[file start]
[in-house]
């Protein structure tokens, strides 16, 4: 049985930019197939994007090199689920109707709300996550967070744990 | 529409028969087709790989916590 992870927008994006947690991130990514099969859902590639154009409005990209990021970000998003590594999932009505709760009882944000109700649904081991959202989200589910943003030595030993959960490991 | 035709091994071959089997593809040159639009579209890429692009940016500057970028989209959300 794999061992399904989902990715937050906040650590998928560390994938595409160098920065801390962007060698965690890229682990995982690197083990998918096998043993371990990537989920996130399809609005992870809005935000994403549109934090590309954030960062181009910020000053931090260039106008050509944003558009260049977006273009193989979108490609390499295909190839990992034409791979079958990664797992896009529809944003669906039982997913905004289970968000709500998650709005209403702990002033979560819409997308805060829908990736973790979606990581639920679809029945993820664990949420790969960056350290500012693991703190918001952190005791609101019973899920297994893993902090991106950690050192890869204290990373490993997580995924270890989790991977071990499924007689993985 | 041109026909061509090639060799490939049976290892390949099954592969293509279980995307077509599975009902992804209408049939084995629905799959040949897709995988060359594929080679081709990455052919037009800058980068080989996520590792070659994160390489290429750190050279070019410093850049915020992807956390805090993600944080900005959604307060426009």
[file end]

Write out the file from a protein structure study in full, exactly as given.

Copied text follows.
[in-house]
């Protein structure tokens, strides 16, 4: 049985930019197939994007090199689920109707709300996550967070744990 | 529409028969087709790989916590 992870927008994006947690991130990514099969859902590639154009409005990209990021970000998003590594999932009505709760009882944000109700649904081991959202989200589910943003030595030993959960490991 | 035709091994071959089997593809040159639009579209890429692009940016500057970028989209959300 794999061992399904989902990715937050906040650590998928560390994938595409160098920065801390962007060698965690890229682990995982690197083990998918096998043993371990990537989920996130399809609005992870809005935000994403549109934090590309954030960062181009910020000053931090260039106008050509944003558009260049977006273009193989979108490609390499295909190839990992034409791979079958990664797992896009529809944003669906039982997913905004289970968000709500998650709005209403702990002033979560819409997308805060829908990736973790979606990581639920679809029945993820664990949420790969960056350290500012693991703190918001952190005791609101019973899920297994893993902090991106950690050192890869204290990373490993997580995924270890989790991977071990499924007689993985 | 041109026909061509090639060799490939049976290892390949099954592969293509279980995307077509599975009902992804209408049939084995629905799959040949897709995988060359594929080679081709990455052919037009800058980068080989996520590792070659994160390489290429750190050279070019410093850049915020992807956390805090993600944080900005959604307060426009």